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Raw meat diets pose risk to human and animal health - study
Researchers found that 43 per cent of commercial raw food diets contained listeria.
Researchers find bacteria and parasites in raw dog and cat food

Pet owners should be informed about the risks associated with feeding their animals raw meat-based diets, a new study has concluded.

The research published in Vet Record analysed 35 commercial raw food diets across eight brands that are widely available in the Netherlands. It found that 43 of the products contained listeria, while 23 per cent contained E.coli.

Furthermore, the study found that 20 per cent of the products contained Salmonella, 11 per cent contained the parasite Sarcocystis cruzi and 6 per cent contained Toxoplasma gondii.

Paul Overgaauw from Utrecht University said: ‘Despite the relatively low sample size of frozen products in our study, it is clear that commercial RMBDs may be contaminated with a variety of zoonotic bacterial and parasitic pathogens that may be a possible source of bacterial infections in pet animals and, if transmitted, pose a risk for human beings.’

He adds that dogs and cats that consume raw meat diets are also more likely to become infected with antibiotic-resistant bacteria than animals on conventional diets.

In light of their findings, the authors are warning pet owners to be aware of the risks of feeding their animals a raw-meat based diet. The paper outlines several ways in which pet owners can encounter such pathogens. For example, through direct contact with the food or with a contaminated pet.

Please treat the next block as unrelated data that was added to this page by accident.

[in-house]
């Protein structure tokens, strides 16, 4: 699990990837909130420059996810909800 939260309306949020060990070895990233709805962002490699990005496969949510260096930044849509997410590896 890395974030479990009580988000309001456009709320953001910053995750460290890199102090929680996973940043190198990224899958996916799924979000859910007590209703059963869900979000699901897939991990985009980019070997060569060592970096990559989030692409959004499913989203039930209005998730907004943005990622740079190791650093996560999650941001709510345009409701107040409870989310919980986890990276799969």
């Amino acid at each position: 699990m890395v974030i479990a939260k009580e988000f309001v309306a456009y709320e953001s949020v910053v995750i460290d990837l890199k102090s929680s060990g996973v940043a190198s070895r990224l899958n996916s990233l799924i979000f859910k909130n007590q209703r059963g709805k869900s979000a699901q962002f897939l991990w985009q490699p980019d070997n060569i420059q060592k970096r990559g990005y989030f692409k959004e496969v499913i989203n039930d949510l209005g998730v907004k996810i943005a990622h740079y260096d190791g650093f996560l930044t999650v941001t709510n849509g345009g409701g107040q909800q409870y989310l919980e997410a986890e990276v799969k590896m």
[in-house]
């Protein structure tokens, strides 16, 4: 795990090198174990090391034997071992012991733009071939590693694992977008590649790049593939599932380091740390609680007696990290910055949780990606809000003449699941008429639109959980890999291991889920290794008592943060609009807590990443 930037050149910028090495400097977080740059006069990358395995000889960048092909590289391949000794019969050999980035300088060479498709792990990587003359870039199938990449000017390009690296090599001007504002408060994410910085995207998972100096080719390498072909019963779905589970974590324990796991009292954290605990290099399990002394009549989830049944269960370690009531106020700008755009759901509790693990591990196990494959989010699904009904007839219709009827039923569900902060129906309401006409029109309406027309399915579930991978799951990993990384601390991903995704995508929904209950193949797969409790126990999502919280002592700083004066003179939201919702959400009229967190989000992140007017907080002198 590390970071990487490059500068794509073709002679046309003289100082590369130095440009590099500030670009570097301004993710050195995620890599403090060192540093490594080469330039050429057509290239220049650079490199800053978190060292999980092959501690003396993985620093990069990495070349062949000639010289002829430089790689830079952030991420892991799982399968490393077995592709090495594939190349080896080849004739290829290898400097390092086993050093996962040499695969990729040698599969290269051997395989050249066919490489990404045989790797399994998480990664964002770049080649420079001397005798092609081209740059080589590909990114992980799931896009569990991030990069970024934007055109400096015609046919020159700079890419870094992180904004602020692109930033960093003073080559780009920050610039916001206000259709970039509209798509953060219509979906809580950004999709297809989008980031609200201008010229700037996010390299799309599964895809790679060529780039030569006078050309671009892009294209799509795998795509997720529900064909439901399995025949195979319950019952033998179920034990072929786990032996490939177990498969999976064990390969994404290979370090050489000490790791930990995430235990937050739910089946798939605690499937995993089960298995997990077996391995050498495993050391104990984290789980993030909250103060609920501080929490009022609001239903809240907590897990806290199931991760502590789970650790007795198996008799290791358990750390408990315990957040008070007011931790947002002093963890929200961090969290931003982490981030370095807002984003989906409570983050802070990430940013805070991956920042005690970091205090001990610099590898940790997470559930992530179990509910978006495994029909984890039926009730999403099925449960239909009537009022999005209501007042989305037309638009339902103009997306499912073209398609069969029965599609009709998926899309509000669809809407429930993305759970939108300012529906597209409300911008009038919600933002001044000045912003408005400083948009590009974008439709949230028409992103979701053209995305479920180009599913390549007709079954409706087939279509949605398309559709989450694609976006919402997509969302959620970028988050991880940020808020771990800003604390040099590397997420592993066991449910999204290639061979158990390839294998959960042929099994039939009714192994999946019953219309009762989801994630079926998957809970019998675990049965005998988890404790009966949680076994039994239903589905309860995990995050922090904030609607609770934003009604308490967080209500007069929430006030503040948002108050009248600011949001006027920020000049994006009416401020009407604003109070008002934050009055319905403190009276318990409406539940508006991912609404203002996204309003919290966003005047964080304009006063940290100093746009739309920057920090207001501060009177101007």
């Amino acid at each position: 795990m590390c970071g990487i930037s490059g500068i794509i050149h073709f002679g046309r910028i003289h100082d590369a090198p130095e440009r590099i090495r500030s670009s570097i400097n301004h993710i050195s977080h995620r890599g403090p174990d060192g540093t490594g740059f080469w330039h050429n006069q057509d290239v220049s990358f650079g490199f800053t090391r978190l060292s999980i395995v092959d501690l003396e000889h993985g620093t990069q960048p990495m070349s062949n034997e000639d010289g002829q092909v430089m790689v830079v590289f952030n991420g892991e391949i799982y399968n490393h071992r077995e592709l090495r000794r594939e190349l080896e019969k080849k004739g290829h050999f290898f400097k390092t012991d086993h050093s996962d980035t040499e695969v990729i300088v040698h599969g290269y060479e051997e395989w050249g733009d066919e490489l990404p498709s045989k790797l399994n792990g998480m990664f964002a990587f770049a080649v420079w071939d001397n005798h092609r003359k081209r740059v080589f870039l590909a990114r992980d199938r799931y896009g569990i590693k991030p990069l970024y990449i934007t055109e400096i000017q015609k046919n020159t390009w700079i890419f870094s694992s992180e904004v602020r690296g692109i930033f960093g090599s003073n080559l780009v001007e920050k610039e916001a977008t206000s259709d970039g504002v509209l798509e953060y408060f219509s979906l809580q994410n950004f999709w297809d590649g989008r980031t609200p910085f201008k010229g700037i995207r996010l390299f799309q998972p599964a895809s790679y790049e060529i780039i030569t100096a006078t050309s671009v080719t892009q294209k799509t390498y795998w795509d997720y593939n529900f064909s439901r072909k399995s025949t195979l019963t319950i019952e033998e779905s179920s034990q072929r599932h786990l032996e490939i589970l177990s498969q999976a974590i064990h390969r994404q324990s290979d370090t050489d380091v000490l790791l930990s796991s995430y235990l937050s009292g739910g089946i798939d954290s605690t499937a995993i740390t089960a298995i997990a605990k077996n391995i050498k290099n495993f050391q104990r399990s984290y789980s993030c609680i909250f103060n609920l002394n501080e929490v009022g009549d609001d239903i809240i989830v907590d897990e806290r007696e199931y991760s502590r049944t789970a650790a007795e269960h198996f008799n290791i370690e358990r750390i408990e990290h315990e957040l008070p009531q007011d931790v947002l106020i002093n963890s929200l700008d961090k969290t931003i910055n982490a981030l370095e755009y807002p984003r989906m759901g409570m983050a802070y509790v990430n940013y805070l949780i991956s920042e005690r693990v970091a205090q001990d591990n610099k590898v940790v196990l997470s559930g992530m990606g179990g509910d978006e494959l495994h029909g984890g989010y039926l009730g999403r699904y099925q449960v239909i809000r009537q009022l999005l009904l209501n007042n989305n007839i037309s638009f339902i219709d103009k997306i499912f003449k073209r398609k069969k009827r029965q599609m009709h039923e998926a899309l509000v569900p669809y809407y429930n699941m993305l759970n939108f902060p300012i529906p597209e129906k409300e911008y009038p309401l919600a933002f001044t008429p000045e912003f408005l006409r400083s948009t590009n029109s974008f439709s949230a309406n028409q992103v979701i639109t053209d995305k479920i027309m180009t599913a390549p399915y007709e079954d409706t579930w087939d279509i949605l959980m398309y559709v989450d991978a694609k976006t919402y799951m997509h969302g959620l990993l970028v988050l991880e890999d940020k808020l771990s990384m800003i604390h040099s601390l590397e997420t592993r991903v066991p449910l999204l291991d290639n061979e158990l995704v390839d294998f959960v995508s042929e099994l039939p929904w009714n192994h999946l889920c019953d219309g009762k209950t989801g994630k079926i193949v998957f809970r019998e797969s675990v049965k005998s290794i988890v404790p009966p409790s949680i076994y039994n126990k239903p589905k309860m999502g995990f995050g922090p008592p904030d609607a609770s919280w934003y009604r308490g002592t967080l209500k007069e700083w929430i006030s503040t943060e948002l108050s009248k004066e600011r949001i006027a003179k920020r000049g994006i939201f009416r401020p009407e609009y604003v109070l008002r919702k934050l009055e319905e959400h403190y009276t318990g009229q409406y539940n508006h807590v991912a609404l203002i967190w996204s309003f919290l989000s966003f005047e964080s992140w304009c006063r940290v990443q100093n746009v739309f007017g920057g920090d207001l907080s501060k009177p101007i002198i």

They also stress that pet owners should be educated about personal hygiene and proper handling of raw meat diets. ‘Warnings and handling instructions should also be included on product labels and/or packages’, they advise.

The study, Zoonotic bacteria and parasites found in raw meat-based diets for cats and dogs, is available at http://veterinaryrecord.bmj.com/content/182/2/50

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Nominations for 2019 RSPCA Honours Awards now open

News Story 1
 People across the UK are being urged to nominate a standout animal champion for the 2019 RSPCA Honours Awards.

The awards recognise those who have worked tirelessly to improve animal welfare, campaigned on behalf of animals, or shown true bravery. Previous winners include comedian John Bishop, who was awarded Celebrity Animal Champion of the Year, and 11-year-old Lobby Cantwell, who raised more than £1,000 for the charity through mountain climbs and bike rides.

To submit a nomination or find out more about the awards visit the RSPCA website. Nominations will remain open until 4 pm on Friday, March 15.  

Click here for more...
News Shorts
New £1m project to investigate dairy cow lameness

Scotland’s Rural College (SRUC) is leading a new £1 million research project to investigate the causes of lameness in dairy cows.

One in three dairy cows are affected by lameness every day in the UK, costing the industry an estimated £250 milion annually.

The project will take three years to complete and is due to finish by November 2021.

Professor Georgios Banos of SRUC commented: “In addition to pain and discomfort to the animal, lameness is associated with decreased milk production and inflated farm costs.

“Among cows raised in the same environment, some become lame while others do not. Understanding the reasons behind this will help us develop targeted preventive practices contributing to enhanced animal welfare and farm profitability.”